Here’s Why Your Apple Two-Factor Texts Include Weird Tags

Deepak Gupta
Deepak Gupta January 31, 2022
Updated 2022/01/31 at 7:40 PM

If you’ve noticed that Apple’s two-factor authentication texts include a lot more extra text than you’re used to, don’t worry – there’s a good reason for that. Like Macworld explain, Apple implemented a previously proposed system that uses domain-bound codes for logins. The extra tags (such as “ #123456”) are intended to improve the reliability of autocompleting text codes on platforms starting with iOS 14, iPadOS 14, and macOS Big Sur.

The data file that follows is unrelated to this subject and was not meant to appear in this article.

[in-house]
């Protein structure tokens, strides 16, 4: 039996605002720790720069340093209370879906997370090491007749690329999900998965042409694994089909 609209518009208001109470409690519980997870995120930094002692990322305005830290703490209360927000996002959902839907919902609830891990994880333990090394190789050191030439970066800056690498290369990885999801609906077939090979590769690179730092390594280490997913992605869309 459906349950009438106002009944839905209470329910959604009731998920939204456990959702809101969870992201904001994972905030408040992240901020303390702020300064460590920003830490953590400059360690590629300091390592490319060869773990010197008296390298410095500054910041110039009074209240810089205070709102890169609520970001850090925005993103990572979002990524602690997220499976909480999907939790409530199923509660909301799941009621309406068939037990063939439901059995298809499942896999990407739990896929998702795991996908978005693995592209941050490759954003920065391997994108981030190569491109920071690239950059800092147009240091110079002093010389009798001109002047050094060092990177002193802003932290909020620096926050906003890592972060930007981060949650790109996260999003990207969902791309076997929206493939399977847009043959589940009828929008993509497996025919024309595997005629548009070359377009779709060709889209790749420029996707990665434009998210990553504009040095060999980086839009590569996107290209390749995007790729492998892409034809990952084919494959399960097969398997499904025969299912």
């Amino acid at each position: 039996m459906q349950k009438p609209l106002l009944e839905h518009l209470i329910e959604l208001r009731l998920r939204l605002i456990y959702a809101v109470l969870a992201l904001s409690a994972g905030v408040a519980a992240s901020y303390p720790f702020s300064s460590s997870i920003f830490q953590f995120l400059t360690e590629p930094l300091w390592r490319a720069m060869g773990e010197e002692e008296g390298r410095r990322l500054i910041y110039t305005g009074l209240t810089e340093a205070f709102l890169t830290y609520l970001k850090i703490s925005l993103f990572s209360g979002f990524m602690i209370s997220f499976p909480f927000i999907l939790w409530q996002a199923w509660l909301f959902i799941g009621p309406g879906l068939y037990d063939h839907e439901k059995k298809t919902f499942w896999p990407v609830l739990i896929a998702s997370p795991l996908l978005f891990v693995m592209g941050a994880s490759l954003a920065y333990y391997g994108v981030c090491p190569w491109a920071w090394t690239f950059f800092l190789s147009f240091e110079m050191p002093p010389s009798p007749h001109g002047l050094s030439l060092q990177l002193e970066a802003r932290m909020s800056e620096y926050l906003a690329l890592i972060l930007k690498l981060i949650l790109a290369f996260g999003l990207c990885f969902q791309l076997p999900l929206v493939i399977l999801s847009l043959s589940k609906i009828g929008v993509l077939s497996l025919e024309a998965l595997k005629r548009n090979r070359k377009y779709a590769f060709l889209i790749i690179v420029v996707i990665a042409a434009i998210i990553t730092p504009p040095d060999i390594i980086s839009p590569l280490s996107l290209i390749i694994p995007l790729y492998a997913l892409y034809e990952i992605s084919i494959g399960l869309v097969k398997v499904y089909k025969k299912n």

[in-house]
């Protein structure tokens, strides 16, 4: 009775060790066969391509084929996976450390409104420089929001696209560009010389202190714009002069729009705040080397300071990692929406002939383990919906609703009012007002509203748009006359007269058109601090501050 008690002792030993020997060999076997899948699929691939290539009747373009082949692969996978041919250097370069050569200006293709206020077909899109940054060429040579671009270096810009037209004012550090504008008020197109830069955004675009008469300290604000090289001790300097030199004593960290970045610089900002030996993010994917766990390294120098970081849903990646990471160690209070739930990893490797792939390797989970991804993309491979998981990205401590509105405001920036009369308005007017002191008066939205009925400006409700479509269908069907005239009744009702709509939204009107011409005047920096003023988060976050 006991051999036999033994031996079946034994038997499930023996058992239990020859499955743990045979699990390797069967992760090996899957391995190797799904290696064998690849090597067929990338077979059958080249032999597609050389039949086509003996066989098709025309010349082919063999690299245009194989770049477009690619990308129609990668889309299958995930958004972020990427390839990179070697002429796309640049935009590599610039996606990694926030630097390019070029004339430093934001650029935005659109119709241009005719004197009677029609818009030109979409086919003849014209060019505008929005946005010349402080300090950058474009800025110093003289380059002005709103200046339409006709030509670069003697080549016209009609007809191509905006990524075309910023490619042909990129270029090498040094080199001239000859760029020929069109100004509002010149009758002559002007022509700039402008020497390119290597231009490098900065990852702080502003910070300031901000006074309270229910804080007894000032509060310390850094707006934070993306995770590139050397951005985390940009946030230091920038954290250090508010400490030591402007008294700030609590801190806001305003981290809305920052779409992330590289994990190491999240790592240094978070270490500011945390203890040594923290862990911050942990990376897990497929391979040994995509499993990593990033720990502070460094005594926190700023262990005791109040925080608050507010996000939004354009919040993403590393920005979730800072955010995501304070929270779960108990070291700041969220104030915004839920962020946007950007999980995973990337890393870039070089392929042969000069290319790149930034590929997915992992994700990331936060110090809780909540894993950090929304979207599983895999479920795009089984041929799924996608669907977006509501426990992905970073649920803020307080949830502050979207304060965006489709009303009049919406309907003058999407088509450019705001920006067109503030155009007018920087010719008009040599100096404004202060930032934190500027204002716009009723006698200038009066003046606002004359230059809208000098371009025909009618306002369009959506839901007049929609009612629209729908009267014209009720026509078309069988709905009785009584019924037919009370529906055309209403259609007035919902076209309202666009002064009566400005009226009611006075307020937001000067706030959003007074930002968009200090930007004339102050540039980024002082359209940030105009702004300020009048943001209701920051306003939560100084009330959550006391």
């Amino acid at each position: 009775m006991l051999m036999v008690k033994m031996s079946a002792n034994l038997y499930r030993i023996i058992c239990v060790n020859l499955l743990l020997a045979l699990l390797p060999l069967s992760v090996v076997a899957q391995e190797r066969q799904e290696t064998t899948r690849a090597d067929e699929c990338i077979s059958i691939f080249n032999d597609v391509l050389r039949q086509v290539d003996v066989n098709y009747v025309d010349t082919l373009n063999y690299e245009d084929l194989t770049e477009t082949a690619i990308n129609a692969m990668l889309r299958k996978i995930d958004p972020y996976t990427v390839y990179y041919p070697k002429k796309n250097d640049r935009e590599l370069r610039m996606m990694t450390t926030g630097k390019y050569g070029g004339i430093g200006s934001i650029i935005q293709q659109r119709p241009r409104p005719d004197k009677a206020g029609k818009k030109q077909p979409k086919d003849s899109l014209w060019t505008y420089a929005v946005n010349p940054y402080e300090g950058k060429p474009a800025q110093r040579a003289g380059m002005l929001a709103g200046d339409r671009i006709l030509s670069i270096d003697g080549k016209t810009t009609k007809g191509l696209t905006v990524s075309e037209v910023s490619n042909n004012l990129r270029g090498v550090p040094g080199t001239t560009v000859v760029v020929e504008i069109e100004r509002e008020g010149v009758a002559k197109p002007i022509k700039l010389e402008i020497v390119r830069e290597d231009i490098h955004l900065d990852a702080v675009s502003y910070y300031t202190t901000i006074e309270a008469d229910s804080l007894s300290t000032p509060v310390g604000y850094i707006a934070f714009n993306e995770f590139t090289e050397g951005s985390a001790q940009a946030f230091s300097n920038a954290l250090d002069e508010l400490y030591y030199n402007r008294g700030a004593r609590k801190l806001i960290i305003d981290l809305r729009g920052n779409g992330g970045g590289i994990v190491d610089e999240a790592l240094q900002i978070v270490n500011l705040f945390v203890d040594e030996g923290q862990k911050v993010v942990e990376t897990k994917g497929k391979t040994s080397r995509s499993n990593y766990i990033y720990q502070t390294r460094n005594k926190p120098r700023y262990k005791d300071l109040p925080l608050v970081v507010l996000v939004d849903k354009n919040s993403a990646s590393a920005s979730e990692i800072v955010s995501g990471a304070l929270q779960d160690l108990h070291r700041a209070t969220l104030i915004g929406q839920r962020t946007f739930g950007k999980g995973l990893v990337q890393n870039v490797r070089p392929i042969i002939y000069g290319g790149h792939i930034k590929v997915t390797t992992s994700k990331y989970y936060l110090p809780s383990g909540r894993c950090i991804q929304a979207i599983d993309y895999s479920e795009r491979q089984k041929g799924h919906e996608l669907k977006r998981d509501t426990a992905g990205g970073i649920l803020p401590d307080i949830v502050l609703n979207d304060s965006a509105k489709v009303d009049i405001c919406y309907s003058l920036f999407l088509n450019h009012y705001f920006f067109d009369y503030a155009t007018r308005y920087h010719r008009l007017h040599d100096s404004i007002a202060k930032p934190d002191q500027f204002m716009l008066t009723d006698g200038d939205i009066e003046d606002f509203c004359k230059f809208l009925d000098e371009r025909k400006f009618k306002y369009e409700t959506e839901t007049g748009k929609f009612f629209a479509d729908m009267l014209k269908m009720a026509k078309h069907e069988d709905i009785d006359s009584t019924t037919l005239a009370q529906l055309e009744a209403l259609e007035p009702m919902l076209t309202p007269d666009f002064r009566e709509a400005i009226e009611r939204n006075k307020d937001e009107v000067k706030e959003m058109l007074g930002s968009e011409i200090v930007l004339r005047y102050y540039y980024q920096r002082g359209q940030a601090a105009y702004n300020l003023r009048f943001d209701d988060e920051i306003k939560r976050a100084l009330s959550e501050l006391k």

The technique theoretically discourages more sophisticated phishing attacks that attempt to intercept and redirect two-factor verification messages. If you’re using one of these newer operating systems, you’ll only get a code autocomplete suggestion if the domain of the website requesting a code matches the one in the text. A phishing site can’t just ask Apple for a code and expect an autocomplete prompt. If you don’t get an autocomplete prompt, there’s a good chance the site is fake.

Apple quietly began delivering code in the new format around November 2021. The concept isn’t necessarily limited to the Apple ecosystem, but it hasn’t been widely adopted elsewhere. Still, don’t be surprised if these lengthy 2FA texts become more common and potentially thwart some phishing campaigns.

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